Status: Not Free
Legal Environment: 28
Political Influences: 33
Economic Pressures: 19
Total Score: 80
Life Expectancy: 69
Religious Groups: Shi'a Muslim (89 percent), Sunni Muslim (9 percent), other (2 percent)
Ethnic Groups: Persian (51 percent), Azeri (24 percent), Gilaki and Mazandarani (8 percent), Kurd (7 percent), Arab (3 percent), other (7 percent)
Press freedom in Iran deteriorated further in 2004. The regime's crackdown on reformist publications and journalists continued, with this year's arrests, detentions, harassments, and closings focused increasingly on Internet-based media. While the constitution provides for press freedom except when published ideas are "contrary to Islamic principles or are detrimental to public rights," in practice the government severely restricts this right. The 2000 press law established a Press Supervisory Board mandated to ban publications that defame Islam or the Supreme Leader, damage "the foundation of the Islamic Republic" or national security, publish libel against "lawfully respected" officials or institutions, or quote articles from "the deviant press, parties, and groups which oppose Islam." The penal code assigns punishments of harsh prison terms, exorbitant fines, floggings, and even the death penalty for violating such vaguely worded laws. As a result, self-censorship is common. Iran's subservient judiciary frequently denies accused journalists due process by referring their cases to closed-door revolutionary courts, and the Preventive Restraint Act is used regularly to temporarily ban publications without legal proceedings. Since 2000, over 100 newspapers have been banned and more than 50 journalists have been detained – 14 of whom remain in prison, according to Reporters sans frontieres.
Traditionally, independent print media in Iran are robust and critical of government policies despite this repressive environment; however, recent government crackdowns have dampened media vigor. Suppression of the media accelerated during the run-up to the February parliamentary elections, from which a large number of reformist candidates had been barred. Numerous newspapers and journalists were threatened for covering a sit-in by reformists in front of the parliament, and the reformist dailies Yas-e-No and Sharq were suspended temporarily for publishing parts of a letter from reformist politicians to Supreme Leader Ali Khamenei. After many Yas-e-No journalists began writing for the reformist daily Vaghayeh Ettefaghieh, it too was suspended in July, along with the daily Jomhouriat and the monthly Aftab. These developments prompted a sit-in by over 250 people outside the Association of Iranian Journalists in Tehran, as well as a one-day hunger strike by many journalists in August. During 2004, several reformist print journalists were arrested and/or sentenced because of their work; sentences included lengthy prison terms and harsh fines. Foreign journalists were also subject to harassment; New York Times columnist Nicholas Kristof reported that Iranian secret police detained him in May in an effort to discover one of his antigovernment sources. In July, an intelligence officer was acquitted of the "semi-intentional murder" of Canadian-Iranian photographer Zahra Kazemi in 2003.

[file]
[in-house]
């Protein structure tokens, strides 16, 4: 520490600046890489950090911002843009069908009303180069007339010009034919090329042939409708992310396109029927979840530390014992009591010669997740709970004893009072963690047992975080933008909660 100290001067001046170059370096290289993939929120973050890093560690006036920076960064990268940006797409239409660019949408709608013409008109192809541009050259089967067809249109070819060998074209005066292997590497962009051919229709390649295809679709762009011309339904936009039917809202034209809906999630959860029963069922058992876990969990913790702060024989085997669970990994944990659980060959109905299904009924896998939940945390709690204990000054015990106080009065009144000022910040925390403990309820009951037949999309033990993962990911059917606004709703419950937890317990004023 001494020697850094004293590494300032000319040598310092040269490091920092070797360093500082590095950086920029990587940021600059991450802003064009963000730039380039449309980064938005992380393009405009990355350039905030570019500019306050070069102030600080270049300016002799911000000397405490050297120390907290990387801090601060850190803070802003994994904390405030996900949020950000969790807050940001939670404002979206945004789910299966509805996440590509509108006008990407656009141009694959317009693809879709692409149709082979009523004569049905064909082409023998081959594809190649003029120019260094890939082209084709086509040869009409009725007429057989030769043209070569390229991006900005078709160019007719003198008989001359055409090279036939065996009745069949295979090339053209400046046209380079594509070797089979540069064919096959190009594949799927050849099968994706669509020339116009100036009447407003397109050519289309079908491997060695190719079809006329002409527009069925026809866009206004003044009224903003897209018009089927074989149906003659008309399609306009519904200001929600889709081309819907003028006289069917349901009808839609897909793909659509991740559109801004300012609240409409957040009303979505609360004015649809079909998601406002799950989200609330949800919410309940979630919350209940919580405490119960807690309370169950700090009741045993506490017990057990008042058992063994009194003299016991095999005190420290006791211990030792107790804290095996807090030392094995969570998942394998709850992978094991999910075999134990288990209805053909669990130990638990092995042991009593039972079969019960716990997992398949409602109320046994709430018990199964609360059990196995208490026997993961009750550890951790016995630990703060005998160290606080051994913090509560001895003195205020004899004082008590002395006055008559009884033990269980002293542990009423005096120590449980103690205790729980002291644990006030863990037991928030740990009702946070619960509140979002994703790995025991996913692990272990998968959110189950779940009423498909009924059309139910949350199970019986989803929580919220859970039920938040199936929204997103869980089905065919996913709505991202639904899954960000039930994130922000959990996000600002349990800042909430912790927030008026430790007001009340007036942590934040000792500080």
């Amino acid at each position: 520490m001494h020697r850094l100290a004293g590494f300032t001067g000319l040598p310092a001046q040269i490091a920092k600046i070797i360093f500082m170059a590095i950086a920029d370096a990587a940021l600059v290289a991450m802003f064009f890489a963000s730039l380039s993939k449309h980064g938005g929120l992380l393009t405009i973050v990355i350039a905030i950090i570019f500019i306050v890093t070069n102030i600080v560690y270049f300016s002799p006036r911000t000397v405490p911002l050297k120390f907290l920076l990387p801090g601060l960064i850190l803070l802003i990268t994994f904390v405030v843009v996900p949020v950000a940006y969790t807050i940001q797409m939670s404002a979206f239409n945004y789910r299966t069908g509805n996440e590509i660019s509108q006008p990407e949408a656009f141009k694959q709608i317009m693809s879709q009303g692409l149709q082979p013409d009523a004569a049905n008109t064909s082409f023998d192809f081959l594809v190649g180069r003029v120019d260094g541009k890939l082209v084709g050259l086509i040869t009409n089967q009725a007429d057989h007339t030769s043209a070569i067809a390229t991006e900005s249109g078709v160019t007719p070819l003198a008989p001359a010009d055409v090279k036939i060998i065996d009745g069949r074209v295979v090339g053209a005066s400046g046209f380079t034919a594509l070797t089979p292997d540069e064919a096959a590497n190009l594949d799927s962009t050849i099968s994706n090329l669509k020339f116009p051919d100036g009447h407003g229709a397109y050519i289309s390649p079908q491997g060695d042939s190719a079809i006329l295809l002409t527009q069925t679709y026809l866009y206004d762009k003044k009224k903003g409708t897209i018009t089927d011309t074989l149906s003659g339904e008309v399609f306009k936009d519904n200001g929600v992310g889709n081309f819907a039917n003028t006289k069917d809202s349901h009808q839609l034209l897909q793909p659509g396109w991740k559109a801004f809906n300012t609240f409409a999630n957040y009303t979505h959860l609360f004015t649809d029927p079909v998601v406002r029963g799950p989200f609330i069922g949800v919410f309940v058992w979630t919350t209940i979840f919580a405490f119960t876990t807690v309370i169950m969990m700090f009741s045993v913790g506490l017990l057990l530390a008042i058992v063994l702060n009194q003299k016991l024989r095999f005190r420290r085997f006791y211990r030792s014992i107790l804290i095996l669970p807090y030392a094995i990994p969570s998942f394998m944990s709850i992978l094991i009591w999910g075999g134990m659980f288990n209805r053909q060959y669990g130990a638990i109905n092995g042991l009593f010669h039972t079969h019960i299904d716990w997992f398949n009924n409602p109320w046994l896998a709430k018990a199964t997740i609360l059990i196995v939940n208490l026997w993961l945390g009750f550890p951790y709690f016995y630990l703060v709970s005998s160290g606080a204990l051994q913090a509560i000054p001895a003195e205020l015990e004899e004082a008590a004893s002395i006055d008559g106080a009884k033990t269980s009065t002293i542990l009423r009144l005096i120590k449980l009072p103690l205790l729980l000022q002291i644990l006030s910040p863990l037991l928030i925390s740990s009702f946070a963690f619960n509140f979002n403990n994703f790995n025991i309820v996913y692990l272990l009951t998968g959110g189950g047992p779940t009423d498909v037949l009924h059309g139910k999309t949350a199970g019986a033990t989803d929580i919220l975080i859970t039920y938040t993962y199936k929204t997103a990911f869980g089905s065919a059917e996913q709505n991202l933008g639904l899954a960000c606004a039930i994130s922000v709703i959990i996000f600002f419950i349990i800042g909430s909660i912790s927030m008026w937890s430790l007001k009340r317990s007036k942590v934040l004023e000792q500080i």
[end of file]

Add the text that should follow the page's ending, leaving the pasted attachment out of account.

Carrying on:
The government directly maintains a monopoly over all broadcast media, which presents only official political and religious viewpoints. While satellite dishes that receive foreign broadcasts are forbidden, an increasing number of Iranians own them. In recent years, many newspapers shuttered by the government have turned to the Internet as a freer medium. However, the government began systematically censoring Internet content in 2003, and 2004 saw a massive crackdown on Internet journalists, Web sites, and blogs. Close to parliamentary elections in February, an official draft Law on the Punishment of Crimes Linked to the Internet was published in the newspaper Iran. The law includes provisions for long prison sentences and large fines for offenses similar to those detailed in the press law and mandates strict monitoring requirements for cybercafés and Internet service providers on pain of banning and/or imprisonment. During the year, many Internet journalists were arrested and Web sites shut down; according to Human Rights Watch, in the last four months of the year, more than 20 such journalists were arrested and "held in a secret detention center in Tehran." Although most had been released by year's end, they continued to face harassment from the authorities. In a notable development in December, four Internet journalists who had been tortured while in detention were ordered by the chief prosecutor of Tehran to serve as witnesses in the trial of Association of Iranian Journalists president Ali Mazroi. Mazroi had accused the judiciary of torturing and secretly detaining journalists and was charged with libel shortly thereafter. Facing lengthy prison sentences if they did not comply, the four "witnesses" appeared at the trial on the same day they were coerced to deny, on Iranian state television, that they had been subjected to solitary confinement, torture, and ill-treatment during their detentions.
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